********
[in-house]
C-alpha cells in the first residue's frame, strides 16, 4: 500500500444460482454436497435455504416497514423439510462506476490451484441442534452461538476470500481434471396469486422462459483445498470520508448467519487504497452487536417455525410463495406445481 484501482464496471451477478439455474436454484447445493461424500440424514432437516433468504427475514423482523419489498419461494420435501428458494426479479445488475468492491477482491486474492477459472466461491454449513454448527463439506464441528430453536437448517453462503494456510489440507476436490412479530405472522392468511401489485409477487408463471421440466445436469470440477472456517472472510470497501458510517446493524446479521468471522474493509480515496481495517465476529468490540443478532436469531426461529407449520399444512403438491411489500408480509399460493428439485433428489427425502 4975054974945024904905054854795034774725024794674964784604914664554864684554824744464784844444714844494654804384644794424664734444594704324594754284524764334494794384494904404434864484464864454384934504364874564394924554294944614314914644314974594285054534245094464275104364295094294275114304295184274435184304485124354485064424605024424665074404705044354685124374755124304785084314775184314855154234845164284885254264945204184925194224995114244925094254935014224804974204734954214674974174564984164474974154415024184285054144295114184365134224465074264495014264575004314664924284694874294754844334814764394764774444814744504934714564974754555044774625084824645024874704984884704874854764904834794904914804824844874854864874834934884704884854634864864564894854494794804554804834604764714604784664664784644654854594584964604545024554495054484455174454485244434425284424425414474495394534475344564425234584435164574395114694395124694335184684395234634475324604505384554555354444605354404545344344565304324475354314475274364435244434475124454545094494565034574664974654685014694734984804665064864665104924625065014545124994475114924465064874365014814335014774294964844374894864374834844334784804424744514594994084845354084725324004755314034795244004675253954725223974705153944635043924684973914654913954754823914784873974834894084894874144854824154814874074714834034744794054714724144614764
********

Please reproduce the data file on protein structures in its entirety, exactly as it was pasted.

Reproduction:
[in-house]
C-alpha cells in the first residue's frame, strides 16, 4: 500500500444460482454436497435455504416497514423439510462506476490451484441442534452461538476470500481434471396469486422462459483445498470520508448467519487504497452487536417455525410463495406445481 484501482464496471451477478439455474436454484447445493461424500440424514432437516433468504427475514423482523419489498419461494420435501428458494426479479445488475468492491477482491486474492477459472466461491454449513454448527463439506464441528430453536437448517453462503494456510489440507476436490412479530405472522392468511401489485409477487408463471421440466445436469470440477472456517472472510470497501458510517446493524446479521468471522474493509480515496481495517465476529468490540443478532436469531426461529407449520399444512403438491411489500408480509399460493428439485433428489427425502 4975054974945024904905054854795034774725024794674964784604914664554864684554824744464784844444714844494654804384644794424664734444594704324594754284524764334494794384494904404434864484464864454384934504364874564394924554294944614314914644314974594285054534245094464275104364295094294275114304295184274435184304485124354485064424605024424665074404705044354685124374755124304785084314775184314855154234845164284885254264945204184925194224995114244925094254935014224804974204734954214674974174564984164474974154415024184285054144295114184365134224465074264495014264575004314664924284694874294754844334814764394764774444814744504934714564974754555044774625084824645024874704984884704874854764904834794904914804824844874854864874834934884704884854634864864564894854494794804554804834604764714604784664664784644654854594584964604545024554495054484455174454485244434425284424425414474495394534475344564425234584435164574395114694395124694335184684395234634475324604505384554555354444605354404545344344565304324475354314475274364435244434475124454545094494565034574664974654685014694734984804665064864665104924625065014545124994475114924465064874365014814335014774294964844374894864374834844334784804424744514594994084845354084725324004755314034795244004675253954725223974705153944635043924684973914654913954754823914784873974834894084894874144854824154814874074714834034744794054714724144614764